Illegal-Alien Amnesty Gives Democrats 7 Million New Voters
Is support for an illegal-alien amnesty the key to GOP salvation?
Since the election, some Republican-leaning pundits have maintained that Mitt Romney lost more than 70% of Hispanics, and thereby the presidency, because of his reputedly tough stance on illegal immigration.
Their "solution" is for Republicans to get behind "comprehensive immigration reform" — amnesty and a path to citizenship for illegal aliens. If they don't, the pundits insist, they will render themselves a permanent political minority at the national level.
By Richard F. Lamountain
Posted 05:28 PM ET
The problem with this analysis: It's wrong. The election didn't prove that Hispanic voters opposed Romney because of his positions on immigration. And Republicans shouldn't sell the farm on the assumption that they did.
Let's look at some analyses, polls and statistics.
The day after the election, immigration-control group NumbersUSA compared Romney's performance to that of 2008 GOP nominee John McCain — at the time a leading amnesty advocate — in the 20 states with the highest percentage of Hispanic voters. In 16 of those states, wrote NumbersUSA President Roy Beck, "pro-enforcement Romney significantly improved his 'spread' ... over that of nonenforcement McCain."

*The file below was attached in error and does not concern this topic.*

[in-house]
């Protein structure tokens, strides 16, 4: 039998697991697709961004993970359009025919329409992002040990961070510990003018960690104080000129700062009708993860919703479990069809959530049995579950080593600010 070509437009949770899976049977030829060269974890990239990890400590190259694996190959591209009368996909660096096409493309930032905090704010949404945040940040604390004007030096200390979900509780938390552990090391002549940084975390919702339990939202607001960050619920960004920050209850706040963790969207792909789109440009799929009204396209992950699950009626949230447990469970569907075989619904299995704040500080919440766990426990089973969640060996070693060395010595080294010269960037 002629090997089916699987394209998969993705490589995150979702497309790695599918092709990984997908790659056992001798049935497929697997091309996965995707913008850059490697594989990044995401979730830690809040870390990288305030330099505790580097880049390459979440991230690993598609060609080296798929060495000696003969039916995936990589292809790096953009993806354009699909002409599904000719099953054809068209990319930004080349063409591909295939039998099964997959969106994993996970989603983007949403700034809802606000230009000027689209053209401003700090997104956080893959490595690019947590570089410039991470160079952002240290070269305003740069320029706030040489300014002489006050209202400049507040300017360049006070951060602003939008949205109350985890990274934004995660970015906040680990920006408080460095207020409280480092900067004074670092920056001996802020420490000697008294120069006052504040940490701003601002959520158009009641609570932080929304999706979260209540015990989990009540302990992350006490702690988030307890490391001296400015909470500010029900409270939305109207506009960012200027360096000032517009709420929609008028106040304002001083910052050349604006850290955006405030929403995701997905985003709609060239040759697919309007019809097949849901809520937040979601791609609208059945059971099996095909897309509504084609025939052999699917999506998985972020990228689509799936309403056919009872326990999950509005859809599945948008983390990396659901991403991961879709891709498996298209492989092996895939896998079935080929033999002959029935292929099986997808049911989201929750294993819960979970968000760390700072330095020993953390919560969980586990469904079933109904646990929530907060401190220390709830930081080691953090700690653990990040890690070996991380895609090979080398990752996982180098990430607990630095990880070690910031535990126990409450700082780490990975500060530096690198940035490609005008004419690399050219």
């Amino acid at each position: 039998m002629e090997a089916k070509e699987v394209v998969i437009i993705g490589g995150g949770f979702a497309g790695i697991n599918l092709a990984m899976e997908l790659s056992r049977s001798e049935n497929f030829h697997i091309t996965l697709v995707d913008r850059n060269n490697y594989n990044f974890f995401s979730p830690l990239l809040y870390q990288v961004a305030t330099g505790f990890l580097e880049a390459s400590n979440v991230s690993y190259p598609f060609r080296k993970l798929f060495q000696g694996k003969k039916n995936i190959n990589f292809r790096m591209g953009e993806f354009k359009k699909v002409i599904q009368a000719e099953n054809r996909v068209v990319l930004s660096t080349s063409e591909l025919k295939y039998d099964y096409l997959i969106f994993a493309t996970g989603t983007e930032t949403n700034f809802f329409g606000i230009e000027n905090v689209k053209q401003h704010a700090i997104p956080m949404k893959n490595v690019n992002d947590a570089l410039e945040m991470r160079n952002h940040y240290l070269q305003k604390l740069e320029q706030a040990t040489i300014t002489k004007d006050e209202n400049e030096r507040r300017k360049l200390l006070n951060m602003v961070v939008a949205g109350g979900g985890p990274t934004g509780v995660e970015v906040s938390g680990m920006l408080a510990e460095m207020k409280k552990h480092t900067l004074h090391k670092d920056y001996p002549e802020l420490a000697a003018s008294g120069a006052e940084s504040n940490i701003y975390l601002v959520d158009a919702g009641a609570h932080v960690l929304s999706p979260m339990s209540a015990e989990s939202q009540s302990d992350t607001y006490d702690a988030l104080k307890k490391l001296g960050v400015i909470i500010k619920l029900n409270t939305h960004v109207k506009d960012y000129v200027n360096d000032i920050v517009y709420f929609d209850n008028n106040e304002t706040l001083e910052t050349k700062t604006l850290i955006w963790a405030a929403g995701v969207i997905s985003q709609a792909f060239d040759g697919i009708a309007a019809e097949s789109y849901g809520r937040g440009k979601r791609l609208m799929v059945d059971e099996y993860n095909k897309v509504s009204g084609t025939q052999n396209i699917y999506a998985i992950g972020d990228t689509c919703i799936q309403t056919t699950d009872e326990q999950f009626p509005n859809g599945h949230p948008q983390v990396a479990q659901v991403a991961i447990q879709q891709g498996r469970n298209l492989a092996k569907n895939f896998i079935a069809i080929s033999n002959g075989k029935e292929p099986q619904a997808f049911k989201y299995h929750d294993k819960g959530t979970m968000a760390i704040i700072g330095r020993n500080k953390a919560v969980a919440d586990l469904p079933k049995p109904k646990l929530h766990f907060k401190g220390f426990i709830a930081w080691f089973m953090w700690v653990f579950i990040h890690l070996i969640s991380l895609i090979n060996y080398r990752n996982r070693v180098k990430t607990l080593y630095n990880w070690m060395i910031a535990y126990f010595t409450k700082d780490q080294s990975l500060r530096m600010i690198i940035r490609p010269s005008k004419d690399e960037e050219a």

In Illinois, for instance, Romney outperformed McCain by nine points (2008: Obama 63%, McCain 37%; 2012: Obama 58.5%, Romney 41.5%). In Nevada, Romney's spread over McCain was six points; in Texas, Colorado and New Mexico, five; and in McCain's home state of Arizona, three.
Next, consider Pulse Opinion Research's October poll on E-Verify — the federal system that enables employers to vet prospective hires for proof of legal U.S. presence and whose mandatory use Romney supported. Sixty-nine percent of Hispanics polled favored "requiring that every employer use E-Verify to electronically ensure that no U.S. job goes to illegal immigrants in the future."
Also look at past elections. In 1986, Ronald Reagan approved an amnesty for some 3 million illegal aliens — and two years later his vice president, George H.W. Bush, won 30% of Hispanic voters. In 2008, amnesty proponent McCain won 31%.
If not their stands on immigration, then, what drives Hispanic voters from Republican nominees?